I can't even imagine a lousier idea. When we go up against the entire edifice of capitalist ideology, the one weapon that we have is the truth...and the conviction that it will, in the end, defeat all of their lies, "noble" and otherwise.

To abandon that seems to me so wacko that I'm at a complete loss for words to respond.

The remainder of the text (about half of the total) is a lengthy and somewhat tedious plea for "harmony", "tolerance", and "positive thinking"...advice that may or may not be useful depending on objective circumstances. They just "universalize" it as "true" for "all times" and "in all situations".

Very well, here's some "harmony" for them. I am "positive" about crimethinc whenever they actively resist the despotism of capital. I'm willing to "tolerate" a good deal of their pomo foolishness as long as that resistance continues.

But in the larger scheme of advancing revolutionary consciousness, I don't expect their approach will ever amount to much.

Magic almost never works.
First posted at RevLeft on April 29, 2005


All else in life is subjective--and the subjectivity argument is one of the key arguments against capitalism, schools, religion, law, and corporate jobs, and is used quite often...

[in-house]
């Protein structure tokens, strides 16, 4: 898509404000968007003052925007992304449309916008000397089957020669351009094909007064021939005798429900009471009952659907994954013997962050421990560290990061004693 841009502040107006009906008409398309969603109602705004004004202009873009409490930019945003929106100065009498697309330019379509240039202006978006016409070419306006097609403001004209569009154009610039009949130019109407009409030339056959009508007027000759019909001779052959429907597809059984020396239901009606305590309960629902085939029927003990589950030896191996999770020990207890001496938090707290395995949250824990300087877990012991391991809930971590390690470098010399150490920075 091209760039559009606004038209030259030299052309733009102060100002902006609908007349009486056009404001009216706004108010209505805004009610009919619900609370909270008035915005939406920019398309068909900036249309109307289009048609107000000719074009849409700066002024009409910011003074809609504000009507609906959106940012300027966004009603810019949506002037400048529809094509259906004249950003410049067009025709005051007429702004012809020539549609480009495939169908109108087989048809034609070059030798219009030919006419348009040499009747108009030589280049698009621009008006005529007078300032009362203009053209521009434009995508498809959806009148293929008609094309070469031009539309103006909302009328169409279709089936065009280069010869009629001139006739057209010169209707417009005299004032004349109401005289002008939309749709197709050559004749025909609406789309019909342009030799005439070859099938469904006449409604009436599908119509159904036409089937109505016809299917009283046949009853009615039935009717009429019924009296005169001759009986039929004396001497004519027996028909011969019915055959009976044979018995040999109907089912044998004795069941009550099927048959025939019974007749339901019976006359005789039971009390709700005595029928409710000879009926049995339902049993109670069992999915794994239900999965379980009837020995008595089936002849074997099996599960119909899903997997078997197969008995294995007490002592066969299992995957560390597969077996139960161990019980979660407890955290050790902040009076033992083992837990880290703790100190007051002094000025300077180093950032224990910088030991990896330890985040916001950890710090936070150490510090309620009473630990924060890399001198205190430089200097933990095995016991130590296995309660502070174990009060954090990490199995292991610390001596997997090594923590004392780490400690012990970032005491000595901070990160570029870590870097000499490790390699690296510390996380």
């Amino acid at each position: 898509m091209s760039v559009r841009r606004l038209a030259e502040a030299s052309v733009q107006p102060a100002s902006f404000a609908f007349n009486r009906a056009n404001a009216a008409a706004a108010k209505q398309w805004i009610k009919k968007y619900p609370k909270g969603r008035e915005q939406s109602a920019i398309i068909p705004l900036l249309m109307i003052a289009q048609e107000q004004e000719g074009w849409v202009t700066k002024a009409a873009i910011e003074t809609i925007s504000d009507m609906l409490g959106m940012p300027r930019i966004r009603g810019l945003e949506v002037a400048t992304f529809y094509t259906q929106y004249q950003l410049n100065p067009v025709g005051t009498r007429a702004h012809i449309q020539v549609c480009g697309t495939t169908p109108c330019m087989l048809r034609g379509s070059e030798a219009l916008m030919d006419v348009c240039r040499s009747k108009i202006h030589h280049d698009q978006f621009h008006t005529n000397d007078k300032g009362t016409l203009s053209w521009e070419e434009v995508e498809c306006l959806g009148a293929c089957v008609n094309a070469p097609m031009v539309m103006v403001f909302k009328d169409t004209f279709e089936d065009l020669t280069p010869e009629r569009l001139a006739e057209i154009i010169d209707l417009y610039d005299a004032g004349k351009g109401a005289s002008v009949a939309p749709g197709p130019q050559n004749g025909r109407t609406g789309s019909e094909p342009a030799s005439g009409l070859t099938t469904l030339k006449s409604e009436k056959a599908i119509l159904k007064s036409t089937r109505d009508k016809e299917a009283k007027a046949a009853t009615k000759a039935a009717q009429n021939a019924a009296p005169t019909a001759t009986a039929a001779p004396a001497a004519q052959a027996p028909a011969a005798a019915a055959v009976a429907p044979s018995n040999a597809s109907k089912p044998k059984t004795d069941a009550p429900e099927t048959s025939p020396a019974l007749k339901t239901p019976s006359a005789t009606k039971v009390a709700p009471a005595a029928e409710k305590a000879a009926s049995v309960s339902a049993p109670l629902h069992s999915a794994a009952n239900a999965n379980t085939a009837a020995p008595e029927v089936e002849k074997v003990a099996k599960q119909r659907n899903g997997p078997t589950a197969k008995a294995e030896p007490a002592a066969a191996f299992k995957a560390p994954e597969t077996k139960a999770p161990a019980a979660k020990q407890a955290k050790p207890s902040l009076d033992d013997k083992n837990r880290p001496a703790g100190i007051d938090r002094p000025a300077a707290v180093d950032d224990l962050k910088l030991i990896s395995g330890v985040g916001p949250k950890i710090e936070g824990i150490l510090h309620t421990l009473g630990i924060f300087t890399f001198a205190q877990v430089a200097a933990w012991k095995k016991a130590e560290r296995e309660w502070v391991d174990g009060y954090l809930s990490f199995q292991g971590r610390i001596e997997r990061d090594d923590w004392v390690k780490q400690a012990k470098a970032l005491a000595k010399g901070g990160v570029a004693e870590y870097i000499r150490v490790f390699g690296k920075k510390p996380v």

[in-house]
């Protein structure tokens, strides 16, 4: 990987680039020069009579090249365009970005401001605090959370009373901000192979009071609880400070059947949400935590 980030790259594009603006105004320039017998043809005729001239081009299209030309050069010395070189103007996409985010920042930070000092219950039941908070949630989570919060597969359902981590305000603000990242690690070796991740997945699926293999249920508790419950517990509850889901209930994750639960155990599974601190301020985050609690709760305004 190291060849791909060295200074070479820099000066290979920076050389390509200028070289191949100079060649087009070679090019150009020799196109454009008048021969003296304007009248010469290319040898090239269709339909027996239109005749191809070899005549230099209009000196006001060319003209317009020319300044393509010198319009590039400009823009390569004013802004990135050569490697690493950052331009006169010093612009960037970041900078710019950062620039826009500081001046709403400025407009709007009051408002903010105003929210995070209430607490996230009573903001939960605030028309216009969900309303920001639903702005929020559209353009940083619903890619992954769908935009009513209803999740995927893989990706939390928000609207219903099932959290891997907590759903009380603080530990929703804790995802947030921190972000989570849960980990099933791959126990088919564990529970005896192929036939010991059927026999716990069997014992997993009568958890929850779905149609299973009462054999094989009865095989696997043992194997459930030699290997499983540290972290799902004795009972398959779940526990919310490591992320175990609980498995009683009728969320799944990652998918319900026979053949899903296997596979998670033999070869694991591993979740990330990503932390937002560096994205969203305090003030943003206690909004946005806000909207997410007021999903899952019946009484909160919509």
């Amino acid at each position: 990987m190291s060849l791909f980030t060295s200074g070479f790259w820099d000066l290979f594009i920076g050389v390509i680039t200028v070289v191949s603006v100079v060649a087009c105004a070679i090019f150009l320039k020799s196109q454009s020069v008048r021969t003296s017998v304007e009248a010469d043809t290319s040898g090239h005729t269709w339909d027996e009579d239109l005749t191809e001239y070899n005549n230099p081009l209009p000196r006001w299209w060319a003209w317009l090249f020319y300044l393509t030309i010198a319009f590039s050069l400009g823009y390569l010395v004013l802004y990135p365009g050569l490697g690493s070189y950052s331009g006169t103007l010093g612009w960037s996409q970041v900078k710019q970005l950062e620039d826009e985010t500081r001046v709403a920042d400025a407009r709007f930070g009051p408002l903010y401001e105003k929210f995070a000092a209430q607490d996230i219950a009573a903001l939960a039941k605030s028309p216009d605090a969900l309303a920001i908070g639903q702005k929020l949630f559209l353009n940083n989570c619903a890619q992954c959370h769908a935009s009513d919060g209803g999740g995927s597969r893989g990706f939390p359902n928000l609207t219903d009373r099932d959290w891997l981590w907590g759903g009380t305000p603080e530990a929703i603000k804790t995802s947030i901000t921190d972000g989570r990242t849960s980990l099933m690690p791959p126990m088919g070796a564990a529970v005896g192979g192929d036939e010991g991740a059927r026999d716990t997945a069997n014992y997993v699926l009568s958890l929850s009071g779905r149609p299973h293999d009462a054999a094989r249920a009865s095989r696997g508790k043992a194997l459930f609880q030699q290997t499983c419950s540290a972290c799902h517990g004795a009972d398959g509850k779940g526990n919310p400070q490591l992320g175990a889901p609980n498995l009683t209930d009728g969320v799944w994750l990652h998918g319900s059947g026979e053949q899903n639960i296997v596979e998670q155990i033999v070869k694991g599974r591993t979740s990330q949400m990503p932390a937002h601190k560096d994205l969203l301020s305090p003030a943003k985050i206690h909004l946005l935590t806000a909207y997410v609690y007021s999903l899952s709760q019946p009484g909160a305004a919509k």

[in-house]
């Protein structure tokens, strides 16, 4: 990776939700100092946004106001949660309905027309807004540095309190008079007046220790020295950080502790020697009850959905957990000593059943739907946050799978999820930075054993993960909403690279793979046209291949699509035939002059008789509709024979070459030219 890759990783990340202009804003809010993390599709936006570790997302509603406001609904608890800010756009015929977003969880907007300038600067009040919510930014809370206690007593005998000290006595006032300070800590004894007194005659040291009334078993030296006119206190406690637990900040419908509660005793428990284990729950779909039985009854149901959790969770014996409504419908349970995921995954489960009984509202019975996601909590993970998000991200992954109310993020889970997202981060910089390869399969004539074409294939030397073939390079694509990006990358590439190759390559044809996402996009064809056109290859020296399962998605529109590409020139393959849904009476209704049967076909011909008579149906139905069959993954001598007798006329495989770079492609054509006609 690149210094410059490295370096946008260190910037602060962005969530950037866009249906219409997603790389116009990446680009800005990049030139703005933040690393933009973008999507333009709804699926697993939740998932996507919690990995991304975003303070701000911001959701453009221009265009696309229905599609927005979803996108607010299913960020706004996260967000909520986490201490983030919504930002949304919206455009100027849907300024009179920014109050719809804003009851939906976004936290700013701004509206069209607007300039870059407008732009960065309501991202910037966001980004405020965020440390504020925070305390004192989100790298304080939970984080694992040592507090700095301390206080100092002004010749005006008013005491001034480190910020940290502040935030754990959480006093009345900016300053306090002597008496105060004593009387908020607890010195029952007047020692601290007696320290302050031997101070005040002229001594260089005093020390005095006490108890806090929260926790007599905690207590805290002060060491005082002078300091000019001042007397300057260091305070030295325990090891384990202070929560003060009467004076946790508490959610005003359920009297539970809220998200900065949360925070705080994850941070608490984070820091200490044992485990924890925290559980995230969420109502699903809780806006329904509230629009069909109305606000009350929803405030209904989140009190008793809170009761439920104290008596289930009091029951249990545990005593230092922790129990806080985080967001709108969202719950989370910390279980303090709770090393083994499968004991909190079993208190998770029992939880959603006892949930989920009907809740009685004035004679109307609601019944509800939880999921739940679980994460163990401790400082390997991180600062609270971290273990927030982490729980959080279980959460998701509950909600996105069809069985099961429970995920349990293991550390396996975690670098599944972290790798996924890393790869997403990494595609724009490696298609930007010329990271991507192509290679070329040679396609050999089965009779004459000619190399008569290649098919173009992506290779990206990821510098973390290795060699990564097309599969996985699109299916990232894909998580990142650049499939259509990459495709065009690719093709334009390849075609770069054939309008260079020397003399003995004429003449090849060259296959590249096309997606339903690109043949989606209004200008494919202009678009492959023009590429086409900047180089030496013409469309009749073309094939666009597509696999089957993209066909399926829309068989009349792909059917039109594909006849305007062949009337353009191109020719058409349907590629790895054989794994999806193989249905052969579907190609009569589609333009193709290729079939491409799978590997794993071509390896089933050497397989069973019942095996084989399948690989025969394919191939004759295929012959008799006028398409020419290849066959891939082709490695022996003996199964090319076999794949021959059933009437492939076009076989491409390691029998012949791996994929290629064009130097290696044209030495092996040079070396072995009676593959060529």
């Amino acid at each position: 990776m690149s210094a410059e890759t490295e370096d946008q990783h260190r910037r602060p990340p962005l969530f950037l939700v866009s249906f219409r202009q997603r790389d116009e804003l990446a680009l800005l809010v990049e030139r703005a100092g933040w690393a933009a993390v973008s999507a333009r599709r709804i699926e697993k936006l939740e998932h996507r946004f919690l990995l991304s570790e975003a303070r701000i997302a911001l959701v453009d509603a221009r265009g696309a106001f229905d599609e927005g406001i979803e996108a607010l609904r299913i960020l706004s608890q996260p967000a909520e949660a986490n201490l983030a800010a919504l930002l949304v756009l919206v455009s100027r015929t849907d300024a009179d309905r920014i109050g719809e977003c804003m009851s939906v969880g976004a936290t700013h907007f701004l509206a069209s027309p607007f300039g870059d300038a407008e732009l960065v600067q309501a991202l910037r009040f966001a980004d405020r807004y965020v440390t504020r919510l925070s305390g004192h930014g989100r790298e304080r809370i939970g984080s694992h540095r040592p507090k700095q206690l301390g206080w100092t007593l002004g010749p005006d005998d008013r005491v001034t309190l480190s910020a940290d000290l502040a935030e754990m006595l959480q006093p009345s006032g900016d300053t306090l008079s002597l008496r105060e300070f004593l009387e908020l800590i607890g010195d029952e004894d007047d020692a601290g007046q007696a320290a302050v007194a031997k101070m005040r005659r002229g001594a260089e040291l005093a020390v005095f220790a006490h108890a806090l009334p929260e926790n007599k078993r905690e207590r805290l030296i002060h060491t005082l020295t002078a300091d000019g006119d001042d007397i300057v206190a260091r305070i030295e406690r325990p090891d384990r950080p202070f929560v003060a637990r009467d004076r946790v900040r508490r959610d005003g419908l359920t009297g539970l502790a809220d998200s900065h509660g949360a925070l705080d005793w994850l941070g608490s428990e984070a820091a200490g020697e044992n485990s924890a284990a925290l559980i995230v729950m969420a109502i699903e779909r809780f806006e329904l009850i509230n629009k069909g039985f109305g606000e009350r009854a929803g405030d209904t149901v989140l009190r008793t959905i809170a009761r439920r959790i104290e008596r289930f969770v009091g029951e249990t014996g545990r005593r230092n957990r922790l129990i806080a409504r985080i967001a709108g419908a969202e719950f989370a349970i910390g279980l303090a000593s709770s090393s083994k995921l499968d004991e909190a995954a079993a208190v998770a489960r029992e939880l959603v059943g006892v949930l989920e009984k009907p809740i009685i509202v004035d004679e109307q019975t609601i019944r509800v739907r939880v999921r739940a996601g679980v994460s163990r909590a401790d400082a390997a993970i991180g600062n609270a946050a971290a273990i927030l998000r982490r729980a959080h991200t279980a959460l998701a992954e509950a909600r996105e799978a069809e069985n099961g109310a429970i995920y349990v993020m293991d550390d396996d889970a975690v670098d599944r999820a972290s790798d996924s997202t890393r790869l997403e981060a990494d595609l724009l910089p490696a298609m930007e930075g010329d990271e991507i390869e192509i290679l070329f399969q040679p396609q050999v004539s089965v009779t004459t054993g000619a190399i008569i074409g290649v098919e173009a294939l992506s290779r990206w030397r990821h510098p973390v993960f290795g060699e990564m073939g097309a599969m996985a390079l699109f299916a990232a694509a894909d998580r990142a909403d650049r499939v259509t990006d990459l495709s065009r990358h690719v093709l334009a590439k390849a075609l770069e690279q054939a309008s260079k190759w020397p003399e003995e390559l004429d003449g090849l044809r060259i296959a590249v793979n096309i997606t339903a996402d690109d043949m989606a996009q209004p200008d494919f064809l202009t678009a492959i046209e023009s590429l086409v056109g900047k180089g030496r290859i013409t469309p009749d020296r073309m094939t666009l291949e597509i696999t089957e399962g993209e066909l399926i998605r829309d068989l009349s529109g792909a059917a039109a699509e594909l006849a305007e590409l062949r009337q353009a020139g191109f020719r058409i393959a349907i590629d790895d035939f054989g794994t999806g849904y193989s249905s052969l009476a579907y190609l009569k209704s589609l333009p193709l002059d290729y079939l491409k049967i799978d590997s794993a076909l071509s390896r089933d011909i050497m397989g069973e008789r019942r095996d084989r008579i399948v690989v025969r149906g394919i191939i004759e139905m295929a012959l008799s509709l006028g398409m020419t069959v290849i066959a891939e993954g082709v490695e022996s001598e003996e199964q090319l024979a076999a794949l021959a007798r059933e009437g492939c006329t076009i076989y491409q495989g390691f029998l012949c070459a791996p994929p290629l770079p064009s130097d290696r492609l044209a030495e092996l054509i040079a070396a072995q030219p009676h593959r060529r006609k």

The fact that an argument is "used in a good cause" does not make it true...and, quite possibly, ends up doing more harm than good.

The various ideologies that are used to "justify" various hierarchies are social question about it. And they are designed to create and maintain the "intellectual legitimacy" of power and wealth...likewise, a sensible proposition.

But when you "de-construct" those ideologies, you still face the question of what is really going on and why.

Does power and wealth exist simply because people have accepted "bad ideologies"? Does the entire human species suffer from severe psychological disabilities? Are we the slaves of our "selfish genes"?

Or is it possible to discover order in the seeming chaos of human history? Did Marx, in fact, discover that order?

Crimethinc. of course, would have nothing to do with Marx...but that leaves them with what?

Pleas for harmony and introspection and tolerance do not a revolution make.

Or even a good that can be supported by evidence.


...there is no such thing as objectivity (outside the physical attributes of the earth), and since humans are imperfect, they will never achieve objectivity...

This is a crucial point. I agree that humans can (probably) "never achieve" perfect objectivity in human affairs.

But that is nevertheless what we should try for!

There may be lots of things that we "cannot do" very well right now...but it's almost certain that we could do them better than we do now.

To simply assert that "there's no objective reality" in human affairs because of our inadequate understandings of that reality is just surrendering to our own ignorance...and even proclaiming that ignorance as a "virtue".

One might as well say that whatever happens between humans is "God's Will".

In addition, there's another problem with this outlook. If physical processes in the world are objectively real, why then should it "not be possible" to grasp the objective reality of human interactions?